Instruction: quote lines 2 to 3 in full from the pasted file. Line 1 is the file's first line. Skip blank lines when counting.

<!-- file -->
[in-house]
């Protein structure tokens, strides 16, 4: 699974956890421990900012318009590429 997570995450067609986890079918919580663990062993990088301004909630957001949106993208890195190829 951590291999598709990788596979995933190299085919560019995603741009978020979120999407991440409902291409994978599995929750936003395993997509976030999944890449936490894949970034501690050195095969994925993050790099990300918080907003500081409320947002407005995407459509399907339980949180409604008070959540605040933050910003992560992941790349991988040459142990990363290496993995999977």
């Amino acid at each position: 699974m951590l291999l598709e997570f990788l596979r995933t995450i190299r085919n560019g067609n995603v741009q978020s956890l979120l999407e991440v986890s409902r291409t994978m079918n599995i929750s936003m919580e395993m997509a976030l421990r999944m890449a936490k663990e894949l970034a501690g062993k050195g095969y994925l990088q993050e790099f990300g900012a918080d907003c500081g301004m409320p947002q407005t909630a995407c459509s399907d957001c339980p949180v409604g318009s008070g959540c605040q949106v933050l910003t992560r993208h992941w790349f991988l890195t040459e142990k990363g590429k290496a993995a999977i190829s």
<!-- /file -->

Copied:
């Protein structure tokens, strides 16, 4: 699974956890421990900012318009590429 997570995450067609986890079918919580663990062993990088301004909630957001949106993208890195190829 951590291999598709990788596979995933190299085919560019995603741009978020979120999407991440409902291409994978599995929750936003395993997509976030999944890449936490894949970034501690050195095969994925993050790099990300918080907003500081409320947002407005995407459509399907339980949180409604008070959540605040933050910003992560992941790349991988040459142990990363290496993995999977």
């Amino acid at each position: 699974m951590l291999l598709e997570f990788l596979r995933t995450i190299r085919n560019g067609n995603v741009q978020s956890l979120l999407e991440v986890s409902r291409t994978m079918n599995i929750s936003m919580e395993m997509a976030l421990r999944m890449a936490k663990e894949l970034a501690g062993k050195g095969y994925l990088q993050e790099f990300g900012a918080d907003c500081g301004m409320p947002q407005t909630a995407c459509s399907d957001c339980p949180v409604g318009s008070g959540c605040q949106v933050l910003t992560r993208h992941w790349f991988l890195t040459e142990k990363g590429k290496a993995a999977i190829s």